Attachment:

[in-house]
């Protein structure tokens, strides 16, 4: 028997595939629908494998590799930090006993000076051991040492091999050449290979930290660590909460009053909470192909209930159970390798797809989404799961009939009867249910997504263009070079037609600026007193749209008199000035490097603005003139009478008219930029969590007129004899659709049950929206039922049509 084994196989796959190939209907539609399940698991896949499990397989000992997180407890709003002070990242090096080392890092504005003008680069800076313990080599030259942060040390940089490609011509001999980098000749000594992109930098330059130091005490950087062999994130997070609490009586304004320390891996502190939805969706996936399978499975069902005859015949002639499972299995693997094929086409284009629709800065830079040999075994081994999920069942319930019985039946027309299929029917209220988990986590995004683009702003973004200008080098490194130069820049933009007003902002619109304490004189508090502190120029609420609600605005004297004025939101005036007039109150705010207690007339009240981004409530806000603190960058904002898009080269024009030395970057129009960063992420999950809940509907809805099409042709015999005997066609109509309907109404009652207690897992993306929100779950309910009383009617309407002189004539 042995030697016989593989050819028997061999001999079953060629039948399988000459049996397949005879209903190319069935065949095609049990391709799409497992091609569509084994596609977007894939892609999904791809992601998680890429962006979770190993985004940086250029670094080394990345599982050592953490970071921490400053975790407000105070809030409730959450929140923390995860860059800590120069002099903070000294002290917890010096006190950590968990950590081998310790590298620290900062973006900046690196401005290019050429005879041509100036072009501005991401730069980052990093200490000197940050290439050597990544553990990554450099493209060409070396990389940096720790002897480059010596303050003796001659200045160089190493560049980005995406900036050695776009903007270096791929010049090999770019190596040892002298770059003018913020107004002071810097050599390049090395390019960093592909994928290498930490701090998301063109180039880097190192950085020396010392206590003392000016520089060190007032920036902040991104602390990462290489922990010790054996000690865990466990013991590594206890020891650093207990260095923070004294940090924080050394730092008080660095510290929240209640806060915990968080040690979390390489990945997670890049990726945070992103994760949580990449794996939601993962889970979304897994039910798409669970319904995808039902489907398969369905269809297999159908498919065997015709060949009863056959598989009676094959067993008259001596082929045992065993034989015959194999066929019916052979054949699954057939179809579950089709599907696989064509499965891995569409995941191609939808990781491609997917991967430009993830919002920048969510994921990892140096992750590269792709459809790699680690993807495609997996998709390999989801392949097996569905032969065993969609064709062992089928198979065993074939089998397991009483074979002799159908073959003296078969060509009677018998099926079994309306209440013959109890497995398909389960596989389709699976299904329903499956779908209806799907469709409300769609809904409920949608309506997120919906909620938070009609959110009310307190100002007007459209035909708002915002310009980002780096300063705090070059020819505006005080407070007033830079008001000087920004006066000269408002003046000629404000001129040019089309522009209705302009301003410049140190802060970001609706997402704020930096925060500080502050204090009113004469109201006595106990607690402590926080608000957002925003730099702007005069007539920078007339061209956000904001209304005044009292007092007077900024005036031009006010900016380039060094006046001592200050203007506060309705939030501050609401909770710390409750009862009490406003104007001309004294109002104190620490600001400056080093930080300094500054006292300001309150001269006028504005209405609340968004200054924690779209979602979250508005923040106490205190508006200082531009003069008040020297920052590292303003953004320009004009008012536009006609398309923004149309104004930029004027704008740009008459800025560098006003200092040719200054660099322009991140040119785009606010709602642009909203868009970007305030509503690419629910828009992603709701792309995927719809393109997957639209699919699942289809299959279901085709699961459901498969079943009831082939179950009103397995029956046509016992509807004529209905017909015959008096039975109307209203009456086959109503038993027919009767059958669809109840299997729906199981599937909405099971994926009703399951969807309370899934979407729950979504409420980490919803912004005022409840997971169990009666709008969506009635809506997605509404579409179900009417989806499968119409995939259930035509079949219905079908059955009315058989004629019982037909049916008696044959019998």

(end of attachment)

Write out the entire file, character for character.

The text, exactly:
[in-house]
């Protein structure tokens, strides 16, 4: 028997595939629908494998590799930090006993000076051991040492091999050449290979930290660590909460009053909470192909209930159970390798797809989404799961009939009867249910997504263009070079037609600026007193749209008199000035490097603005003139009478008219930029969590007129004899659709049950929206039922049509 084994196989796959190939209907539609399940698991896949499990397989000992997180407890709003002070990242090096080392890092504005003008680069800076313990080599030259942060040390940089490609011509001999980098000749000594992109930098330059130091005490950087062999994130997070609490009586304004320390891996502190939805969706996936399978499975069902005859015949002639499972299995693997094929086409284009629709800065830079040999075994081994999920069942319930019985039946027309299929029917209220988990986590995004683009702003973004200008080098490194130069820049933009007003902002619109304490004189508090502190120029609420609600605005004297004025939101005036007039109150705010207690007339009240981004409530806000603190960058904002898009080269024009030395970057129009960063992420999950809940509907809805099409042709015999005997066609109509309907109404009652207690897992993306929100779950309910009383009617309407002189004539 042995030697016989593989050819028997061999001999079953060629039948399988000459049996397949005879209903190319069935065949095609049990391709799409497992091609569509084994596609977007894939892609999904791809992601998680890429962006979770190993985004940086250029670094080394990345599982050592953490970071921490400053975790407000105070809030409730959450929140923390995860860059800590120069002099903070000294002290917890010096006190950590968990950590081998310790590298620290900062973006900046690196401005290019050429005879041509100036072009501005991401730069980052990093200490000197940050290439050597990544553990990554450099493209060409070396990389940096720790002897480059010596303050003796001659200045160089190493560049980005995406900036050695776009903007270096791929010049090999770019190596040892002298770059003018913020107004002071810097050599390049090395390019960093592909994928290498930490701090998301063109180039880097190192950085020396010392206590003392000016520089060190007032920036902040991104602390990462290489922990010790054996000690865990466990013991590594206890020891650093207990260095923070004294940090924080050394730092008080660095510290929240209640806060915990968080040690979390390489990945997670890049990726945070992103994760949580990449794996939601993962889970979304897994039910798409669970319904995808039902489907398969369905269809297999159908498919065997015709060949009863056959598989009676094959067993008259001596082929045992065993034989015959194999066929019916052979054949699954057939179809579950089709599907696989064509499965891995569409995941191609939808990781491609997917991967430009993830919002920048969510994921990892140096992750590269792709459809790699680690993807495609997996998709390999989801392949097996569905032969065993969609064709062992089928198979065993074939089998397991009483074979002799159908073959003296078969060509009677018998099926079994309306209440013959109890497995398909389960596989389709699976299904329903499956779908209806799907469709409300769609809904409920949608309506997120919906909620938070009609959110009310307190100002007007459209035909708002915002310009980002780096300063705090070059020819505006005080407070007033830079008001000087920004006066000269408002003046000629404000001129040019089309522009209705302009301003410049140190802060970001609706997402704020930096925060500080502050204090009113004469109201006595106990607690402590926080608000957002925003730099702007005069007539920078007339061209956000904001209304005044009292007092007077900024005036031009006010900016380039060094006046001592200050203007506060309705939030501050609401909770710390409750009862009490406003104007001309004294109002104190620490600001400056080093930080300094500054006292300001309150001269006028504005209405609340968004200054924690779209979602979250508005923040106490205190508006200082531009003069008040020297920052590292303003953004320009004009008012536009006609398309923004149309104004930029004027704008740009008459800025560098006003200092040719200054660099322009991140040119785009606010709602642009909203868009970007305030509503690419629910828009992603709701792309995927719809393109997957639209699919699942289809299959279901085709699961459901498969079943009831082939179950009103397995029956046509016992509807004529209905017909015959008096039975109307209203009456086959109503038993027919009767059958669809109840299997729906199981599937909405099971994926009703399951969807309370899934979407729950979504409420980490919803912004005022409840997971169990009666709008969506009635809506997605509404579409179900009417989806499968119409995939259930035509079949219905079908059955009315058989004629019982037909049916008696044959019998």